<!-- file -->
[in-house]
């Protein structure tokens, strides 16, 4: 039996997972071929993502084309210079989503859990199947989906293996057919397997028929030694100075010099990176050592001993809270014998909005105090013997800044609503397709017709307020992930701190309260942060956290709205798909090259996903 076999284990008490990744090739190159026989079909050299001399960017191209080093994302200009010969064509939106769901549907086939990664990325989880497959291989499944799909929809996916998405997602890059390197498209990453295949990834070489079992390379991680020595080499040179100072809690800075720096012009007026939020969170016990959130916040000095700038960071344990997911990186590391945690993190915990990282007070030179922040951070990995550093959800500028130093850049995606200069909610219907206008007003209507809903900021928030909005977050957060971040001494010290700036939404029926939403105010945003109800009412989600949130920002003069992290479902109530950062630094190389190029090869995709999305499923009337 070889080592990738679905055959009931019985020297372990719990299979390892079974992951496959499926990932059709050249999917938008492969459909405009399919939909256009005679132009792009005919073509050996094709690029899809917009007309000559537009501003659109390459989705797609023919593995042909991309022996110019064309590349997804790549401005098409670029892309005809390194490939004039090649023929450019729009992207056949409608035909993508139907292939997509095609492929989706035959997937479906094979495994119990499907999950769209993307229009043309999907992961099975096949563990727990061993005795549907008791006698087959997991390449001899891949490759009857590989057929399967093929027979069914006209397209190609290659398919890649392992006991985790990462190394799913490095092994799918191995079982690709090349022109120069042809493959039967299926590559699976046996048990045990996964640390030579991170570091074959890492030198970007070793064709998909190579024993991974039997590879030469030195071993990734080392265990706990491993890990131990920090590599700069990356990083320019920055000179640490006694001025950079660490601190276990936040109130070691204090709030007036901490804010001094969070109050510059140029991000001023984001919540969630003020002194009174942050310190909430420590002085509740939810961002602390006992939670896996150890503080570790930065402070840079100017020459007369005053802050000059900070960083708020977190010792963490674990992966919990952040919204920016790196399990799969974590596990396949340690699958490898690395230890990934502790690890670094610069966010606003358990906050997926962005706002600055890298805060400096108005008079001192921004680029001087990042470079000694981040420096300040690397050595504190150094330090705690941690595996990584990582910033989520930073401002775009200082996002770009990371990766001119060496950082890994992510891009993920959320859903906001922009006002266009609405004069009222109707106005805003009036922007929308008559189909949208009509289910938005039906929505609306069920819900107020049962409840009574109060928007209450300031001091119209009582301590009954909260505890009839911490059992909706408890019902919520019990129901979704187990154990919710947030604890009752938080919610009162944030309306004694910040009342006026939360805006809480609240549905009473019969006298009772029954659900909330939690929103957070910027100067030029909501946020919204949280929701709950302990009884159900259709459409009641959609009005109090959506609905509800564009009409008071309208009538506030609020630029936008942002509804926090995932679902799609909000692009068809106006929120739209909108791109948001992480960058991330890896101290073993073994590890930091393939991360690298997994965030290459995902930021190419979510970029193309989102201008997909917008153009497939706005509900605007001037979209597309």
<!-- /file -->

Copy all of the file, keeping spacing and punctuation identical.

[in-house]
């Protein structure tokens, strides 16, 4: 039996997972071929993502084309210079989503859990199947989906293996057919397997028929030694100075010099990176050592001993809270014998909005105090013997800044609503397709017709307020992930701190309260942060956290709205798909090259996903 076999284990008490990744090739190159026989079909050299001399960017191209080093994302200009010969064509939106769901549907086939990664990325989880497959291989499944799909929809996916998405997602890059390197498209990453295949990834070489079992390379991680020595080499040179100072809690800075720096012009007026939020969170016990959130916040000095700038960071344990997911990186590391945690993190915990990282007070030179922040951070990995550093959800500028130093850049995606200069909610219907206008007003209507809903900021928030909005977050957060971040001494010290700036939404029926939403105010945003109800009412989600949130920002003069992290479902109530950062630094190389190029090869995709999305499923009337 070889080592990738679905055959009931019985020297372990719990299979390892079974992951496959499926990932059709050249999917938008492969459909405009399919939909256009005679132009792009005919073509050996094709690029899809917009007309000559537009501003659109390459989705797609023919593995042909991309022996110019064309590349997804790549401005098409670029892309005809390194490939004039090649023929450019729009992207056949409608035909993508139907292939997509095609492929989706035959997937479906094979495994119990499907999950769209993307229009043309999907992961099975096949563990727990061993005795549907008791006698087959997991390449001899891949490759009857590989057929399967093929027979069914006209397209190609290659398919890649392992006991985790990462190394799913490095092994799918191995079982690709090349022109120069042809493959039967299926590559699976046996048990045990996964640390030579991170570091074959890492030198970007070793064709998909190579024993991974039997590879030469030195071993990734080392265990706990491993890990131990920090590599700069990356990083320019920055000179640490006694001025950079660490601190276990936040109130070691204090709030007036901490804010001094969070109050510059140029991000001023984001919540969630003020002194009174942050310190909430420590002085509740939810961002602390006992939670896996150890503080570790930065402070840079100017020459007369005053802050000059900070960083708020977190010792963490674990992966919990952040919204920016790196399990799969974590596990396949340690699958490898690395230890990934502790690890670094610069966010606003358990906050997926962005706002600055890298805060400096108005008079001192921004680029001087990042470079000694981040420096300040690397050595504190150094330090705690941690595996990584990582910033989520930073401002775009200082996002770009990371990766001119060496950082890994992510891009993920959320859903906001922009006002266009609405004069009222109707106005805003009036922007929308008559189909949208009509289910938005039906929505609306069920819900107020049962409840009574109060928007209450300031001091119209009582301590009954909260505890009839911490059992909706408890019902919520019990129901979704187990154990919710947030604890009752938080919610009162944030309306004694910040009342006026939360805006809480609240549905009473019969006298009772029954659900909330939690929103957070910027100067030029909501946020919204949280929701709950302990009884159900259709459409009641959609009005109090959506609905509800564009009409008071309208009538506030609020630029936008942002509804926090995932679902799609909000692009068809106006929120739209909108791109948001992480960058991330890896101290073993073994590890930091393939991360690298997994965030290459995902930021190419979510970029193309989102201008997909917008153009497939706005509900605007001037979209597309």